Tagline: Until the Work Is Done
How the 2018 Farm Bill Could Hurt Low-Income LGBTQ People
May 8, 2018 at 9:46 am

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By Valerie Ploumpis, National Policy Director

The U.S. House of Representatives is currently considering a reauthorization of the Farm Bill (H.R. 2), a massive government spending bill that governs nearly all of our federal farm and nutritional programs, including crop subsidies and insurance, as well as the Supplemental Nutrition Assistance Program (SNAP, also commonly known as “food stamps”). The Farm Bill is usually reauthorized every five years, often with bipartisan support.

So why are so many members of California’s Congressional Delegation opposed to the 2018 Farm Bill?

To start, it would sharply cut funding for the SNAP, affecting some five to seven million low-income people, of whom nearly one million people could be forced off the program in the next decade. Hardest hit by cuts to SNAP will be women, people with disabilities and low-income LGBTQ people. According to a just-released report by the Center on Budget and Policy Priorities, 1 out of every 4 LGBTQ people relies on SNAP, compared to 1 in 8 in the general population.

The 2018 farm bill would also require all able-bodied adults who receive SNAP to work at least 20 hours a week beginning in 2021, and increasing to 25 hours per week in 2026, or enroll in workforce training programs — ignoring the fact that the majority of SNAP beneficiaries who can work already do and that making it more difficult for people to eat won’t help anyone find food faster.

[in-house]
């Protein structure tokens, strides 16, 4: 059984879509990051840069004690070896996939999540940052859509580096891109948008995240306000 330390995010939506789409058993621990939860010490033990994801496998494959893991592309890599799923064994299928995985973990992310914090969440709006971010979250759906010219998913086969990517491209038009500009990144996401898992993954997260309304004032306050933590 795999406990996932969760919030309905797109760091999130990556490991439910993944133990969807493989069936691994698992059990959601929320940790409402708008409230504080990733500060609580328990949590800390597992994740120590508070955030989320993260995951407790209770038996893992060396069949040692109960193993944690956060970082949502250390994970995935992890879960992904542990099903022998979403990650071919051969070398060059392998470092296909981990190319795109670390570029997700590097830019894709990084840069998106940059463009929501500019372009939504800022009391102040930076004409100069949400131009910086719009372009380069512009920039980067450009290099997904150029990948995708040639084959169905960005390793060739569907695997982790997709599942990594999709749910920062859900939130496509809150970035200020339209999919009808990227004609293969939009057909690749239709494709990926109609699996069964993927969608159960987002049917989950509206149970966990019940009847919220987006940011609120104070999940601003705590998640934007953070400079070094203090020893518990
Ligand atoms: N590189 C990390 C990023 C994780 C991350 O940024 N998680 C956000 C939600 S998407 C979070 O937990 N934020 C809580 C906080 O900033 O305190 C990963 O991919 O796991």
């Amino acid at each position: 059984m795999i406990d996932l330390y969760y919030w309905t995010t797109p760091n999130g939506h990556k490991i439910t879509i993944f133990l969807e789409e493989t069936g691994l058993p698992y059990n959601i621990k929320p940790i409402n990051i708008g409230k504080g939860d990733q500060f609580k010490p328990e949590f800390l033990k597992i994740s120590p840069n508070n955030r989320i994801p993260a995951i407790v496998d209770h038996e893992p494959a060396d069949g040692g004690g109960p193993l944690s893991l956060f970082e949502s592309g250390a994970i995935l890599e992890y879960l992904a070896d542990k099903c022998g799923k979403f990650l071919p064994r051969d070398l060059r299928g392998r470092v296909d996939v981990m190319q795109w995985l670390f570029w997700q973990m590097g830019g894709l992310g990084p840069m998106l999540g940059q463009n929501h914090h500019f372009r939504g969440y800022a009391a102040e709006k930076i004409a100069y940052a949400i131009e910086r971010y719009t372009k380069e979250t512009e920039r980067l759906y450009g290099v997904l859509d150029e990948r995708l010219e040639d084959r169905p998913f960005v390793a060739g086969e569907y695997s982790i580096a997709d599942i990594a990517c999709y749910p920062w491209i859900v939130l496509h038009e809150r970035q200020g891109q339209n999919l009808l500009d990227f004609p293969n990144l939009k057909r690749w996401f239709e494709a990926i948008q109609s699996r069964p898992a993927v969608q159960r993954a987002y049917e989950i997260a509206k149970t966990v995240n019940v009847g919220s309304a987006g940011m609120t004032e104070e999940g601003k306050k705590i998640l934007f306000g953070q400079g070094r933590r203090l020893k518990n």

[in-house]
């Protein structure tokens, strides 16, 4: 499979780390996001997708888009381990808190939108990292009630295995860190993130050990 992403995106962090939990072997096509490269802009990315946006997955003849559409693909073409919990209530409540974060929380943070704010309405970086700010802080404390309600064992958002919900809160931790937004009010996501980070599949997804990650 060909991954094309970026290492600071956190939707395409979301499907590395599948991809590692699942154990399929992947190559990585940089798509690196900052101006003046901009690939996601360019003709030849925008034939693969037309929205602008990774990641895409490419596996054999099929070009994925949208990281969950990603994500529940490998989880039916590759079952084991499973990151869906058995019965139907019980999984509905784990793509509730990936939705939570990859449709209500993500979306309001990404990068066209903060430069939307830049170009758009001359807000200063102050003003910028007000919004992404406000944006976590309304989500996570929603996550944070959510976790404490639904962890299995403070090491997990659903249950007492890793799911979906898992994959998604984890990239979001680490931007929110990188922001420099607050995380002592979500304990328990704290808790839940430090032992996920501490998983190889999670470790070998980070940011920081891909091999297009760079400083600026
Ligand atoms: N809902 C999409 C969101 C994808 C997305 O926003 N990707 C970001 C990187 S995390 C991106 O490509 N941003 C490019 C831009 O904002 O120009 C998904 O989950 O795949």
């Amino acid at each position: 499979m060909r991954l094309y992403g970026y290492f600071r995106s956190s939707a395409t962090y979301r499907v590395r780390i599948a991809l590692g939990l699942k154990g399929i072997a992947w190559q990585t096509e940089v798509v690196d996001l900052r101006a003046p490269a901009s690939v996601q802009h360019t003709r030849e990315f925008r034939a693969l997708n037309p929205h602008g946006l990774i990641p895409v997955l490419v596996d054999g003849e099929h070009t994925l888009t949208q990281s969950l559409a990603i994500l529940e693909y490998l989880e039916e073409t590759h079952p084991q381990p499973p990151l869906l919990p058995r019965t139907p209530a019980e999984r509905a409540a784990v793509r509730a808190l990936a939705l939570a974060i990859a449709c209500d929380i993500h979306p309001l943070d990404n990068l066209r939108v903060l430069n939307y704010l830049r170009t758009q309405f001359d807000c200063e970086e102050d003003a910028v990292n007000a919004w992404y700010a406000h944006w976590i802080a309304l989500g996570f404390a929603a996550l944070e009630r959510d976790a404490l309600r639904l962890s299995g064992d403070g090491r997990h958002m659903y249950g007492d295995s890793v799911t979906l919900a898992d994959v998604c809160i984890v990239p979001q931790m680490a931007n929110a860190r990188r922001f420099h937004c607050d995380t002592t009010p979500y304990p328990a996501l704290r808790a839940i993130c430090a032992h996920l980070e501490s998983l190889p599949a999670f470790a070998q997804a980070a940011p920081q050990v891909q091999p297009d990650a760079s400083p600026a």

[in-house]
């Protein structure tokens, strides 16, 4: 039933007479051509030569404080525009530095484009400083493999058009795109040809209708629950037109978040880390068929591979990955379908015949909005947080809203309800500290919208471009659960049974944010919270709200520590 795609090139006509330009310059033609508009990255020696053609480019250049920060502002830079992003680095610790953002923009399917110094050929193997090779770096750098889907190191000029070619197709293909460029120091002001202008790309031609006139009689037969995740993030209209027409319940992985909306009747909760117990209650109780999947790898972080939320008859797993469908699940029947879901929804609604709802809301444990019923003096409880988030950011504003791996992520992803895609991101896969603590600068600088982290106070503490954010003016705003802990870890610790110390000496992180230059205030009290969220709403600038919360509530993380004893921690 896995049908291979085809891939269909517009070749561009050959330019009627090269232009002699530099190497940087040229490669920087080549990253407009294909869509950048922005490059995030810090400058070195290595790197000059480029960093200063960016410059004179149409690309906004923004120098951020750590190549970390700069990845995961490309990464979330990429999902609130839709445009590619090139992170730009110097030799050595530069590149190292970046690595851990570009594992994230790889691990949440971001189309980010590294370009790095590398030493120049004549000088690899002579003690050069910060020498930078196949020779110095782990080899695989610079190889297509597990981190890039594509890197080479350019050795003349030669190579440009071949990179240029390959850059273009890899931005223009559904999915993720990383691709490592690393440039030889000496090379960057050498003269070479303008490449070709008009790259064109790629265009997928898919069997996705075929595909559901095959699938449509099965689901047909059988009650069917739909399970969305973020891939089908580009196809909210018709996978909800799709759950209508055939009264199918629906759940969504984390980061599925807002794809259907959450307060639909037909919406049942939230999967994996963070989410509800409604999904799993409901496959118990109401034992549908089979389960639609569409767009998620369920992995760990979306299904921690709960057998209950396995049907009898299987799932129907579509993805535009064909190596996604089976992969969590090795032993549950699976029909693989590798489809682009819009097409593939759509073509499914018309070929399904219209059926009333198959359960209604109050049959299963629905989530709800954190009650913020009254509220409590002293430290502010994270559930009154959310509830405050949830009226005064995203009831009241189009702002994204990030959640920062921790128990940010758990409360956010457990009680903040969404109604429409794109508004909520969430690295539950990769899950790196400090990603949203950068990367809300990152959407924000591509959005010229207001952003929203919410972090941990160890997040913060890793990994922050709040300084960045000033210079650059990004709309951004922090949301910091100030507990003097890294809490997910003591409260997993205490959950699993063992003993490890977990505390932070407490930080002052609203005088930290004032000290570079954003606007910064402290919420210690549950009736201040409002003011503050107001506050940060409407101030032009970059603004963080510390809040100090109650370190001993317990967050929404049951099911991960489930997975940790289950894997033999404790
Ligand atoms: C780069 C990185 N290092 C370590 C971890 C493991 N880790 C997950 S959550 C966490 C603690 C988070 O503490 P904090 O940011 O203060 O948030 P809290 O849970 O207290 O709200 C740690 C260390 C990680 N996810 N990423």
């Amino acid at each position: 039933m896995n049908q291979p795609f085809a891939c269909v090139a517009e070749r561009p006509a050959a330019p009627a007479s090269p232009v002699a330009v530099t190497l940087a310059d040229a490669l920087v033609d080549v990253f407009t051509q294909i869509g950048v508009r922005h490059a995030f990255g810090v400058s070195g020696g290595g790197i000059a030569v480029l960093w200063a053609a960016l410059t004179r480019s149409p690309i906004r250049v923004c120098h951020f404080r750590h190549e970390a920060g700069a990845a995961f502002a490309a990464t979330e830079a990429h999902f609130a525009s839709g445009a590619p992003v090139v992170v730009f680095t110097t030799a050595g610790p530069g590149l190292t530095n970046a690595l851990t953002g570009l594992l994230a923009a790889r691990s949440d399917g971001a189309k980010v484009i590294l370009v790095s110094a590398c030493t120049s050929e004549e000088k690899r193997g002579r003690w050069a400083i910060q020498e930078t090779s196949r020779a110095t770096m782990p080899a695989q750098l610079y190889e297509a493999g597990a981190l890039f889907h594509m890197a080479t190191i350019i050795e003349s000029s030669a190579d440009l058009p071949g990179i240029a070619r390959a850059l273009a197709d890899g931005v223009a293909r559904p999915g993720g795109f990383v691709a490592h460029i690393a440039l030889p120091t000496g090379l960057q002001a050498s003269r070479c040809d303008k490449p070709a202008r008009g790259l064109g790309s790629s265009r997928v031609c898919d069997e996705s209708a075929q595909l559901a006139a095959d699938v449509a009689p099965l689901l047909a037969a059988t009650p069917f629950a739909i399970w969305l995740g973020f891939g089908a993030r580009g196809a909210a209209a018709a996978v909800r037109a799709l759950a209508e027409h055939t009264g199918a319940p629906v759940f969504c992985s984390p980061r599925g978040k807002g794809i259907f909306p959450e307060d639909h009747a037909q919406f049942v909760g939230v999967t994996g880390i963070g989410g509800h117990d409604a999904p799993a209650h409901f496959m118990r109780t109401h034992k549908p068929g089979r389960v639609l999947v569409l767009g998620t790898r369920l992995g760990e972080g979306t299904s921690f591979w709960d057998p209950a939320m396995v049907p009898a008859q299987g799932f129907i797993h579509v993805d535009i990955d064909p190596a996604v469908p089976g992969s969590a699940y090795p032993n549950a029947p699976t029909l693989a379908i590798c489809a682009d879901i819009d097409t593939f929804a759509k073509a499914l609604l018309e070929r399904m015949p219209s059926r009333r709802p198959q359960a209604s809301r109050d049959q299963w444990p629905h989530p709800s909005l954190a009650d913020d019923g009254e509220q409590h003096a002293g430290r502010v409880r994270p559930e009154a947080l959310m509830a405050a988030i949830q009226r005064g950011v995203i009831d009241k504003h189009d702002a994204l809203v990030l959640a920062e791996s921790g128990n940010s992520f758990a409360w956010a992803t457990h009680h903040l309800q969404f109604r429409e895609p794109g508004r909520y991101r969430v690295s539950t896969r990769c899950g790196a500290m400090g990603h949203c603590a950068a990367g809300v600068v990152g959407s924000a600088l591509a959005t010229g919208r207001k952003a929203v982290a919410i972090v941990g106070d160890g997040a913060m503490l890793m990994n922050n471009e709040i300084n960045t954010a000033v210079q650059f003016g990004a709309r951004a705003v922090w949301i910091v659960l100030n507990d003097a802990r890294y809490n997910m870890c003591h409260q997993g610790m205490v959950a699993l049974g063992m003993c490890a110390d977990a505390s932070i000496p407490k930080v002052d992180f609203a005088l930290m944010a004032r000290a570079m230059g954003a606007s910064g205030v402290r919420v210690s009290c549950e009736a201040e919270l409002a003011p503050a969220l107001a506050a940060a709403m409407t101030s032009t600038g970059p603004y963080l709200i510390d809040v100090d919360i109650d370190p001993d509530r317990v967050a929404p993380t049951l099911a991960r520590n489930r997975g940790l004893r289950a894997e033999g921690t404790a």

People who are disabled, pregnant or caring for a child under the age of 6 would be exempt from the new requirements, but the policy would punish older adults and those who live in rural areas, who already face significant barriers to finding work.

Given the realities of the midterm elections, the Farm Bill may not get the 218 votes to pass through the House, let alone the 60 it would need in the Senate. House Democrats are largely united in their opposition to SNAP cuts, and budget hawks regard the Farm Bill as a giveaway to big agricultural businesses. And representatives from many rural districts — already fearful of countries retaliating against Trump’s steel and aluminum tariffs —  strongly oppose the Farm Bill’s cuts to other programs.

But Equality California is not letting Congressional leaders’ attempts to take food from the mouths of low-income LGBTQ people go unanswered. In addition to joining an LGBTQ coalition letter to Congress opposing the Farm Bill, our Washington DC office is urging California’s Members of Congress to vote no.


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